Low interest rates, political stability and COVID-19 vaccines could mean the share markets could go gangbusters in the next 12 months.
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It’s been a pretty ordinary 2020. But Australian investors have every reason to be optimistic, according to multiple experts.
“Australia has done a better job than just about any other nation in controlling the spread of the virus,” he said.
“The human toll of the sharp rise in the unemployment rate has been very real. But the outlook for Australia is improving.”
The coronavirus undoubtedly impacted financial markets and consumer confidence — but the effect ended up being less than originally feared.
2020 will still end up being the weakest year for the global economy since World War II. But according to Halmarick, good times will arrive next year.
“We do expect a solid recovery in 2021, with global growth forecasts at 5.2 per cent – led by the US and China.”
BetaShares chief economist David Bassanese is also bullish for the coming year.
“We saw a collapse in earnings expectations earlier this year as the pandemic hit. However, earnings expectations have since held up remarkably well in recent months,” he said.
“We are looking at 15 per cent growth in forward earnings by end [of] 2021 if current expectations hold up.”
Australia has managed to avoid some potentially horrific outcomes triggered by the pandemic, reckons Bassanese.
“In terms of all the various scenarios we had prepared for, it’s turning out that we have close to a best case scenario with a lot of positives to consider,” he said.
“It’s an encouraging backdrop as we head into 2021.”
Reserve Bank can’t easily back out now
The pandemic forced the federal and state governments to spend up big to avoid a potential economic calamity. The Reserve Bank of Australia (RBA) then chipped in with a near-zero cash rate and quantitative easing to cheaply finance all this spending.
This all adds up to a bizarre situation that Australia has never experienced before. But the RBA can’t just back out now.
“It is going to be a long time before the RBA can retreat from providing significant support to the economy,” said Halmarick.
“The recession, the rise in the unemployment rate, the global economic environment, and the expectation that inflation will remain below the 2 to 3 per cent target range for years, has seen monetary policy in Australia enter unconventional space for the very first time.”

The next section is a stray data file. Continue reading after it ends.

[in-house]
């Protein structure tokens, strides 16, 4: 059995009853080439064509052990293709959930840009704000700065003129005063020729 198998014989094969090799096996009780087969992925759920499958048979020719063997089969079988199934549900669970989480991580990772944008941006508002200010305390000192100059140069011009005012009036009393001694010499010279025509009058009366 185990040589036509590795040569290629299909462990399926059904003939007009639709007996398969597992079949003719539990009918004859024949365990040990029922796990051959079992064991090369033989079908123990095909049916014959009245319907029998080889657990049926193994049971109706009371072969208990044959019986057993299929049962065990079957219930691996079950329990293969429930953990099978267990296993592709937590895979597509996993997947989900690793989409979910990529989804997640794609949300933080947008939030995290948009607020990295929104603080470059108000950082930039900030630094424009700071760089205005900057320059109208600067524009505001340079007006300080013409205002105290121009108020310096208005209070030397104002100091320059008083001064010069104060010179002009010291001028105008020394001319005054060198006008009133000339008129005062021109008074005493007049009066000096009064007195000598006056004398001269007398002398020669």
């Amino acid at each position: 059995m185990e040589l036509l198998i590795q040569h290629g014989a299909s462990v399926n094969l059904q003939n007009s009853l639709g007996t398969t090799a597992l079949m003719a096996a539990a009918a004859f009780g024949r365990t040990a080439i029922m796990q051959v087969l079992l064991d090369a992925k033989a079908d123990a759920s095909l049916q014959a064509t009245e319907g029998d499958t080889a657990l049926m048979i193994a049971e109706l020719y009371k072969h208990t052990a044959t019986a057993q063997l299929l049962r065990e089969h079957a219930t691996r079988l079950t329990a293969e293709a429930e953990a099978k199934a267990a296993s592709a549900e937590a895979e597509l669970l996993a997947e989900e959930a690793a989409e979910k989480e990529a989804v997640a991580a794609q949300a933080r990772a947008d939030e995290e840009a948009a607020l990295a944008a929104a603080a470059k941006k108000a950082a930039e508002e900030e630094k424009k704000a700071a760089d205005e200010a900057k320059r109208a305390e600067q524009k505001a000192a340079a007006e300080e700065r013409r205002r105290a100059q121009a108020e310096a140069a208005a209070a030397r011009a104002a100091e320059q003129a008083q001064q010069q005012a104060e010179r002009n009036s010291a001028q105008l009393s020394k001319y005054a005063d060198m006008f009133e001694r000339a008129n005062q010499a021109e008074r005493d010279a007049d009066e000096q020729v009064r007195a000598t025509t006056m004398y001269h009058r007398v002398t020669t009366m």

And this is all excellent news for share markets, said Bassanese.
“Central banks are promising to keep rates low for 1 to 2 years, which is supporting the economy and financial markets and also provides a ramp for equity prices.”
The big risks in 2021
Both Bassanese and Halmarick pointed out the fortunes of and between the world’s biggest economies, US and China, would be critical for 2021.
“In the US, there remains a number of political risks ahead,” said Halmarick.
“But, assuming Joe Biden is sworn in as the 46th President of the United States on 20 January 2021, we expect him to focus on a few key policy priorities that should support the US economy throughout 2021 and beyond.”
Thankfully, the trade embargoes China has placed on Australia so far have had minimal impact to the Australian economy, according to Bassanese.
He said the products most affected — beer, wine, barley and coal — only consist of 12% of exports to China and about 1% of the Australian gross domestic product.
“That said, an escalation of trade tensions is clearly one of the big risks for our economy heading into the new year.”
Which shares will do best in 2021?
Bassanese predicted the recent resurgence of value shares would be short-lived.
“I see this as largely a temporary unwind of extra underperformance of value – and outperformance by technology – caused by the COVID shutdowns,” he said.
“Once the dust settles next year, I suspect growth areas like technology will again reassert themselves.”
On the ASX, Bassanese forecast that the finance sector was due for a comeback.
“We expect that resources and financials will do reasonably well over the coming months,” he said.
“Although in terms of thematics, what we believe will outperform will be infrastructure as we get through the COVID-19 pandemic.”
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Motley Fool contributor Tony Yoo has no position in any of the stocks mentioned. The Motley Fool Australia has no position in any of the stocks mentioned. The Motley Fool has a disclosure policy. This article contains general investment advice only (under AFSL 400691). Authorised by Bruce Jackson.